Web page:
Please note that inactivating the air-intake flap will not give you more bhp / top speed. Only usability & efficiency will increase.
Here are three different ways to achieve inactivate the air-intake flap.
To achieve this, there are several methods, depending on whether we act at electric or pneumatic level.
Procedure A : tweaking the ECU connector (new)This is the quicker, easier and in my humble opinion the neater way to disable the device : a mod on the ECU connector to disconnect the wire that controls the solenoid.
• Remove the left-hand side fairing to access the ECU.
• Unplug the ECU connector.
• Locate the three white strips on one side of the connector.
• Unlock pins by gently pushing the white strips inside the connector using your nail or any flat screwdriver.
• Locate the Brown / Black wire #8 on the top row, right-hand side, see drawing bellow.
• Remove the wire from the connector and provide insulation to the pin - do not put it back.
• Lock pins by pushing down the two white strips that protrude on the other side of the connector.
• Warning : make sure that all other pins are still fully inserted inside the connector body before locking them.
• Replace the connector on the ECU.
• Replace the fairing.
• Switch on the main switch : no error code appears on the dash as the solenoid command is not monitored by the ECU.
• Done !
Procedure B : disabling the pneumatic actuatorThis mod is more difficult but it's easier if done while servicing the air filter element :
• Remove both side fairings.
• Remove the black plastic covers under the tank.
• Unscrew the tank front screws & rotate the fuel tank backwards to gain access to the air-box.
• Unplug the hose (blue) from the flap actuator (red) on the top of the air-box.
• Blank the hose off (very important). I suggest to fit a bearing ball, a screw or a plug of the adequate size inside the hose.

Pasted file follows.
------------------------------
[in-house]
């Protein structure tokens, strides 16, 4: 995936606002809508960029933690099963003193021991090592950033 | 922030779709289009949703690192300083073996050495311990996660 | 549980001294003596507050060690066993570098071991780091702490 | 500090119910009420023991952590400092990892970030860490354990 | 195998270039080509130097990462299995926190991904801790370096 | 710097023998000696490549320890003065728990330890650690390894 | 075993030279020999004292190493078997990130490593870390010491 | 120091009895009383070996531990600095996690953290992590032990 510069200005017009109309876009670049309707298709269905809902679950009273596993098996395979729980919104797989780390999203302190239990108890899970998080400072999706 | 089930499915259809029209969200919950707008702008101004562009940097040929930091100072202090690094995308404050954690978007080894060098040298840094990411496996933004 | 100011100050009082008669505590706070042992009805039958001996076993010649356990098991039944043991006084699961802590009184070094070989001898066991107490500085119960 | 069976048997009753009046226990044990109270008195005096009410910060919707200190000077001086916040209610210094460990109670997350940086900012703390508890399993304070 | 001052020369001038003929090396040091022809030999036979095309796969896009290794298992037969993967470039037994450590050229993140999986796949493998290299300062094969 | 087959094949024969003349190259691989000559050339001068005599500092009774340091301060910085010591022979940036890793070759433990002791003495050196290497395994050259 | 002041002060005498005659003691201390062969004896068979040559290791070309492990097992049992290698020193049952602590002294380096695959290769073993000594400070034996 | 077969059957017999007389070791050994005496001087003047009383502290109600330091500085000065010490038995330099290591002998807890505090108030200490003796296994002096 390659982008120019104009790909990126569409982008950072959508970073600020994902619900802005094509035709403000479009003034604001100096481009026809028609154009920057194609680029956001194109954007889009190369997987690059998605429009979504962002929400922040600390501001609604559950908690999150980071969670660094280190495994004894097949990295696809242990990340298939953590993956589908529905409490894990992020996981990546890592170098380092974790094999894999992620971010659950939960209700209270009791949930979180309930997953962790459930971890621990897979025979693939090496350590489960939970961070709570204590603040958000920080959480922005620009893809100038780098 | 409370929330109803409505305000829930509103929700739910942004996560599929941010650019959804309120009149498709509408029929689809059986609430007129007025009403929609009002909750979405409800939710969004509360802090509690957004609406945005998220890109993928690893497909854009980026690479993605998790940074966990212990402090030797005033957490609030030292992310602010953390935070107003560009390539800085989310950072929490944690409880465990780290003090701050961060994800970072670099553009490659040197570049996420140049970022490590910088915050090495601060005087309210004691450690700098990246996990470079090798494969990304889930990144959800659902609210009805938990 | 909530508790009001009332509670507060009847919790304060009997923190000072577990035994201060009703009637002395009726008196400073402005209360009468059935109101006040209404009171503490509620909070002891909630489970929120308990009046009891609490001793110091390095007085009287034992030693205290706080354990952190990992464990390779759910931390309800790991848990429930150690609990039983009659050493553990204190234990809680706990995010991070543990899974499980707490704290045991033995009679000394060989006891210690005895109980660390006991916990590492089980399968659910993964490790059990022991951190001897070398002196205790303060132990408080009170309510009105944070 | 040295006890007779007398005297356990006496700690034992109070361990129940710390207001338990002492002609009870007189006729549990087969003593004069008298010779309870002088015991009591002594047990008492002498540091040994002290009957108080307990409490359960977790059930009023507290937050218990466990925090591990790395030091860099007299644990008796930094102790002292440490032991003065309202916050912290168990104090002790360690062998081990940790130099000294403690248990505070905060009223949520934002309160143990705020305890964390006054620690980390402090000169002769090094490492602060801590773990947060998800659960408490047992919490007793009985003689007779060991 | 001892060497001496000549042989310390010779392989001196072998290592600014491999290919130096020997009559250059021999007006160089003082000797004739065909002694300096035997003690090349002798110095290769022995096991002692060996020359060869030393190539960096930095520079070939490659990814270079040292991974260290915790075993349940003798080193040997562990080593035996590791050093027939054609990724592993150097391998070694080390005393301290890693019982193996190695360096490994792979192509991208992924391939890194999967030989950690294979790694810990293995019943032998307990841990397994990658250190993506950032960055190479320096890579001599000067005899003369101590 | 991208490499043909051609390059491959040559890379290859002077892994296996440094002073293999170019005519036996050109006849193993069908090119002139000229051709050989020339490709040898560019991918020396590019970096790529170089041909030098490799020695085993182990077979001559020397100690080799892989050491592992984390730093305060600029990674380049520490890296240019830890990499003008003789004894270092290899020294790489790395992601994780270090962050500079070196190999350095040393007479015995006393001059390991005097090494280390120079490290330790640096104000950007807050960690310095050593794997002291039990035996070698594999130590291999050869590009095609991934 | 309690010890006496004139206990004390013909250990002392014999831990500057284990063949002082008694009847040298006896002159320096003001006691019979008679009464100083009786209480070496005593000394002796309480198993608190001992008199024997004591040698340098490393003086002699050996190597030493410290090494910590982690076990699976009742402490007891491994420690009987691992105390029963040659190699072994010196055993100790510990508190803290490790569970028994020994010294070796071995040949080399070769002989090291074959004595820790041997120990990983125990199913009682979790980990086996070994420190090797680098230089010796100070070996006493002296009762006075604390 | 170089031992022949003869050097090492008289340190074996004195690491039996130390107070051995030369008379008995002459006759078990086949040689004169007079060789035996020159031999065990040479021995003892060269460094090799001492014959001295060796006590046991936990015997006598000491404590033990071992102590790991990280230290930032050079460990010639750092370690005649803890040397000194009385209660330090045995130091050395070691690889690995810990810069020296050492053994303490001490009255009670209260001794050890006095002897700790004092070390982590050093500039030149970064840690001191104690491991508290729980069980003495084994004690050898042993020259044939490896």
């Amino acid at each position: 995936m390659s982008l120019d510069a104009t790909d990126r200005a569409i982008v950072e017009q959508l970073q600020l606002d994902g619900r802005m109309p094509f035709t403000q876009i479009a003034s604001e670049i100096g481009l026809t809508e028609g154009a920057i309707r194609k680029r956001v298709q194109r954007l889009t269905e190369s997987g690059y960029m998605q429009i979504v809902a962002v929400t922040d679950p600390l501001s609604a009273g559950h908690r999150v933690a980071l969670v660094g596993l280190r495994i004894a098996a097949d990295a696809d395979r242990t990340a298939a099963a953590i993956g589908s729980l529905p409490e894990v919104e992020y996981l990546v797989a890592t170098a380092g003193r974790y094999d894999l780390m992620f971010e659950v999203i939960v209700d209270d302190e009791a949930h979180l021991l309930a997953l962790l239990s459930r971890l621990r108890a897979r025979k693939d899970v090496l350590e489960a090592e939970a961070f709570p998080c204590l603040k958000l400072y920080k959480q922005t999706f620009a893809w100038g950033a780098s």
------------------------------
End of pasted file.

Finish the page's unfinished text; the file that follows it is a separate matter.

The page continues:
Procedure C : disabling the depression hose on the throttle body #2This procedure is somewhat complicated by the lack of accessibility, but no fairing / fuel tank removal is needed.
• Remove the hose (2) from the right-hand side throttle body depression plug.
• Blank off the hose with a steel ball.
• Replace the hose on the throttle body depression plug.
• Alternatively, fit a rubber cap like the one found on the the right-hand side throttle body (1).
Additional stuffNow that the flap is disabled, all the elements that compose it become useless and may be removed during the next air filter maintenance operation.
All the parts are located under the air filter box :
1 - hose from the injector body #2 : disconnect and blank off.
2 - surge tank : remove.
3 - solenoid : remove.
4 - connector : remove.
5 - hose to the flap actuator : remove & reuse.
You may reuse the hose (5) and plug it into the injector body #1 (left-hand side), then make accessible the body injector #2 hose. This gives easier access when synchronizing the throttle bodies.
Do not forget to blank off both hoses with a screw or a steel ball, place them between the chassis and the oil tank for easy access.
Low rpm jerkiness may also be caused by a defective ECU : the first batch of TDM900 shipped before june 2002 had a defective ECU resulting in injection issues at low rpm (bad fuel mapping). All ECU were replaced under warranty by Yamaha. Following batches were shipped with an new updated ECU.
In case of doubt, check the part number sticker on the ECU 2002 models only :
• 5PS-8591A-00 : defective ECU, ask Yamaha for an exchange.
• 5PS-8591A-01 : non-defective ECU.
ECU part numbers
• 2002 : 5PS-8591A-00 - 5PS-8591A-01
• 2003 : 5PS-8591A-02
• 2004 : 5PS-8591A-10
• 2005 : 5PS-8591A-10
• 2006 : 5PS-8591A-20
• 2007 : 2B0-8591A-00
• 2008 : 2B0-8591A-10
• 2009 : 2B0-8591A-10
• 2010 : 2B0-8591A-10